Modern business requires both discipline and order, qualities that Bombay has demonstrated in abundance. Unlike Delhi and Calcutta, the two other early megalopolis’, the city spends least time in peripheral politicking. Fewer people are interested in those who wield political power, the pride of place being reserved for businessmen and increasingly now film stars. Not that the city was ever apolitical. Prior to Delhi hegemonising all political space, the locus of nationalist, anti-colonial activity was Bombay and Calcutta.

It is not clear when this model of urban living started unravelling. May be it started with the Samyukta Maharashtra movement for creating Maharashtra as a separate state with Bombay as its capital. Possibly there was a reaction to a consistent under representation of the local Marathi speaking populace in the power structure. What is undeniable was also the reaction to the glaring inequalities of wealth and income.

With over half the city’s population living in slums and on pavements, or squeezed out into the far peripheries, the climate was ripe for a variety of populist and revanchist movements. Led by Bal Thackeray, cartoonist and demagogue, the Shiv Sena sought to buttress Marathi pride and renegotiate the placement of the ‘natives’ in the power structure by first targeting the Tamils. Now, of course, the favourite whipping boys are provided by the Muslim community. The party first secured control of the municipal corporation, subsequently expanding to seize the reins of power of the state.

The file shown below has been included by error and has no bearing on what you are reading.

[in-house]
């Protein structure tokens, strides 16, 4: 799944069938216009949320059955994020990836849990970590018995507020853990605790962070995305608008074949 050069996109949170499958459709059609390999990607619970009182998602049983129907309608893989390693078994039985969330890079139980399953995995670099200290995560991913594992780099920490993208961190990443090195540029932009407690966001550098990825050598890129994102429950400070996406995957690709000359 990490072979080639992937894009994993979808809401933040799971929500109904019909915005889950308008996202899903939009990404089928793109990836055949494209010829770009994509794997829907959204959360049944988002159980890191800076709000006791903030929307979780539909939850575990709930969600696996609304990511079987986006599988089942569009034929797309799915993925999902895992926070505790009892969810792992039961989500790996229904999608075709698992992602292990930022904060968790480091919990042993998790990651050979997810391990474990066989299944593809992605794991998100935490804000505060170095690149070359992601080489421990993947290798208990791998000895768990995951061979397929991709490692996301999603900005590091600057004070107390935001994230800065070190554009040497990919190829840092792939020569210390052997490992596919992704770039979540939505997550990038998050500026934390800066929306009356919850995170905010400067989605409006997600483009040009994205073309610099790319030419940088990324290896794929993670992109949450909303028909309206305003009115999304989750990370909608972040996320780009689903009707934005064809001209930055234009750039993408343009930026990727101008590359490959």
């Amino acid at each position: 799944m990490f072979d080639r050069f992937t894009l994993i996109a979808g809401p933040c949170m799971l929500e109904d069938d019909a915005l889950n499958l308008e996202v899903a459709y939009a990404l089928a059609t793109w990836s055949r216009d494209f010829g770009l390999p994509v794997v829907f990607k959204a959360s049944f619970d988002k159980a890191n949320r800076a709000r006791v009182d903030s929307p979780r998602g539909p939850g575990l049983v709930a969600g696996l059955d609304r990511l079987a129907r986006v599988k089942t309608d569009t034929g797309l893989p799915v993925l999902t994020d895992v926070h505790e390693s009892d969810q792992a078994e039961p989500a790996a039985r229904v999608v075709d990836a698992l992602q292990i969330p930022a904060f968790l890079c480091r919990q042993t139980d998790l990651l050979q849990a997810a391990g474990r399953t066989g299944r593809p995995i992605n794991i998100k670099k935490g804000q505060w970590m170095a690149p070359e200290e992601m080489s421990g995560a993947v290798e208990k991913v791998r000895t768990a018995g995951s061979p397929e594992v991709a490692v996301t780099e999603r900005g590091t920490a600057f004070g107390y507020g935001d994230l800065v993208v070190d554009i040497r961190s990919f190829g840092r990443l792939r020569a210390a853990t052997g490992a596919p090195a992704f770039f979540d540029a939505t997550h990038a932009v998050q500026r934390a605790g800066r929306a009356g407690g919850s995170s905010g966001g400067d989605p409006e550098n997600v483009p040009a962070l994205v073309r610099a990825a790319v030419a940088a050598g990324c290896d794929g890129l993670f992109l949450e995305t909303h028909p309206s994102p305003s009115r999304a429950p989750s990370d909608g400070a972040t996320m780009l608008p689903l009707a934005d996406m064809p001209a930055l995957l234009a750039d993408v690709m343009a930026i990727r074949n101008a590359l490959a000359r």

It is not as if the ‘decline’ of Bombay, now Mumbai – the growth of crime and resultant insecurity; an increasing ghettoisation of different communities, what sociologist Narendra Panjwani once described as a city of trenches; the erosion of its once-famed tolerance and welcoming spirit – can be traced only or primarily to the rise of the Shiv Sena. Many other factors – demographic, economic and political – have come together to transform this metropolis, possibly for the worse.

Take first, the size and the rapidity with which the city has grown in the last five decades, straining its infrastructure beyond endurance. Crime there always was. But the transformation of petty smuggling occasioned by a regime of shortages, helped by the fact of Bombay as a port, to organized mafia gangs into construction and extortion is a more recent phenomenon. But, what irretrievably changed the city was the demise of the textile industry. Why this happened – policy, lack of investment in technology, labour militancy particularly under the late Datta Samant – is debatable. Just read the brilliant study by Darryl D’Monte. What is clearer are the consequences – large number of workers forced into the informal sector adding to the foot-soldiers in crime and the release of prime urban space for speculation. More than anything else, the politics of the city is now fuelled by fights over control of the erstwhile mill land.